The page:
While the Framework's goal is finding cooperative solutions to wildlands issues throughout the Sierra Nevada, some stakeholders are feeling left out. “The [EIS] amendments will cover five wide-ranging issues that will affect everything including economics. Economics was not part of the dialogue and we think that's wrong,” says John Hofmann, vice president of governmental affairs of the California Forestry Association, a trade association representing about 70% of California's timber interests.
The Forest Service is developing a rangewide plan for managing all of the Sierra Nevada's 11 national forests.
Since 1993, the forestry industry has been subject to the interim guidelines designed to protect the California spotted owl. Intended to be in place for only 2 years, the rules are not suited for long-term management. For instance, a given stand of trees can be entered only once. And while the Forest Service develops the Framework, the forestry industry continues to wait for resolution. “We're caught between a rock and a hard place — we want to get out from under the interim guidelines but we want the plan done right,” says Hofmann, adding, “We have a lot of confidence in the Forest Service folks locally and will work with them throughout the process.”
The SNEP team was charged with three tasks: assessing the existing information on the Sierra Nevada, examining alternative management strategies and framing these strategies “to maintain the health and sustainability of this ecosystem while providing resources to meet human needs,” says SNEP team leader Don Erman of UC Davis.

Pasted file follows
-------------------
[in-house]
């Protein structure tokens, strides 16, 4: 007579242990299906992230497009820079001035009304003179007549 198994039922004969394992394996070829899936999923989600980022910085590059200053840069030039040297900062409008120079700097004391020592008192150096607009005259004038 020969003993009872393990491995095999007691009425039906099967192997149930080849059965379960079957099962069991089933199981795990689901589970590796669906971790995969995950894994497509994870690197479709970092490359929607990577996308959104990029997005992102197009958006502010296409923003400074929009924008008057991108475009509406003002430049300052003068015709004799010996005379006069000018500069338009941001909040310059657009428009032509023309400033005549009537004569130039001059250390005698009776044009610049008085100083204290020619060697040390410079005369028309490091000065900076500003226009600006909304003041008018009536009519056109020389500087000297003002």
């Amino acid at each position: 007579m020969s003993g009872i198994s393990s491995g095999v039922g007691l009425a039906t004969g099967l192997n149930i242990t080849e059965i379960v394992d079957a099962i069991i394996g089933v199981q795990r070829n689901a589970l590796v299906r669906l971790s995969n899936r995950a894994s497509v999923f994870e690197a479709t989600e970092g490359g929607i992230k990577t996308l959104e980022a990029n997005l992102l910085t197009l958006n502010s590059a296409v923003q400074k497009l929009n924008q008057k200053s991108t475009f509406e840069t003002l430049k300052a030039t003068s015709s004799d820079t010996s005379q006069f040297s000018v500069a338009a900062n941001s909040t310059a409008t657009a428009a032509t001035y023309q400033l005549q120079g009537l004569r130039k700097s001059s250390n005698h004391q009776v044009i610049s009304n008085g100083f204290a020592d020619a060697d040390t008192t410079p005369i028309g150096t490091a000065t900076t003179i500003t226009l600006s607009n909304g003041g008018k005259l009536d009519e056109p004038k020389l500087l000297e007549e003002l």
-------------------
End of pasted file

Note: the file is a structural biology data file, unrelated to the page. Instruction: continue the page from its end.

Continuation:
The SNEP team's major findings included that aquatic ecosystems, old-growth forests and oak woodlands in the western foothills are imperiled. Amphibians and small forest-dwelling carnivores such as fishers and martens have declined greatly, non-native plants and animals are invading the Sierra Nevada, and people are moving to the largely privately owned foothills in unprecedented numbers.
While the SNEP team agreed that these were major threats to the health of the Sierra Nevada, there was little consensus on the best way to address them. In many cases, this is due to gaps in our basic knowledge of the diverse ecosystems that comprise the Sierra Nevada. The many questions about old-growth forests alone include: What was the structure of forests historically? What structural standards should we use for old-growth forests? And once we set those standards, what fire regimes should we use to achieve them?
While it is not clear exactly how to manage the Sierra Nevada, it is clear that we have to do something. The SNEP team predicted unless we actively address these problems, they will just keep getting worse.
As the SNEP report concluded, “Left unresolved is the question of whether our society has the will and the capability to correct such problems. Implementation of new approaches or possible solutions is the responsibility of the public and its institutions. The beginning is to acknowledge that problems exist: willing minds and able hands can find solutions.”
The U.S. Forest Service's Sierra Nevada Framework for Conservation and Collaboration is a good first step to solving the mountain range's problems.
Framework EIS team leader Steve Clauson responds that the Forest Service has listened to forest industry concerns and that Sierra Nevada-wide management will balance the needs of all stakeholders insofar as they are compatible with conservation goals. “The Framework is the best thing to do for the forests — it's long overdue,” agrees Framework staff member Steve Waterman.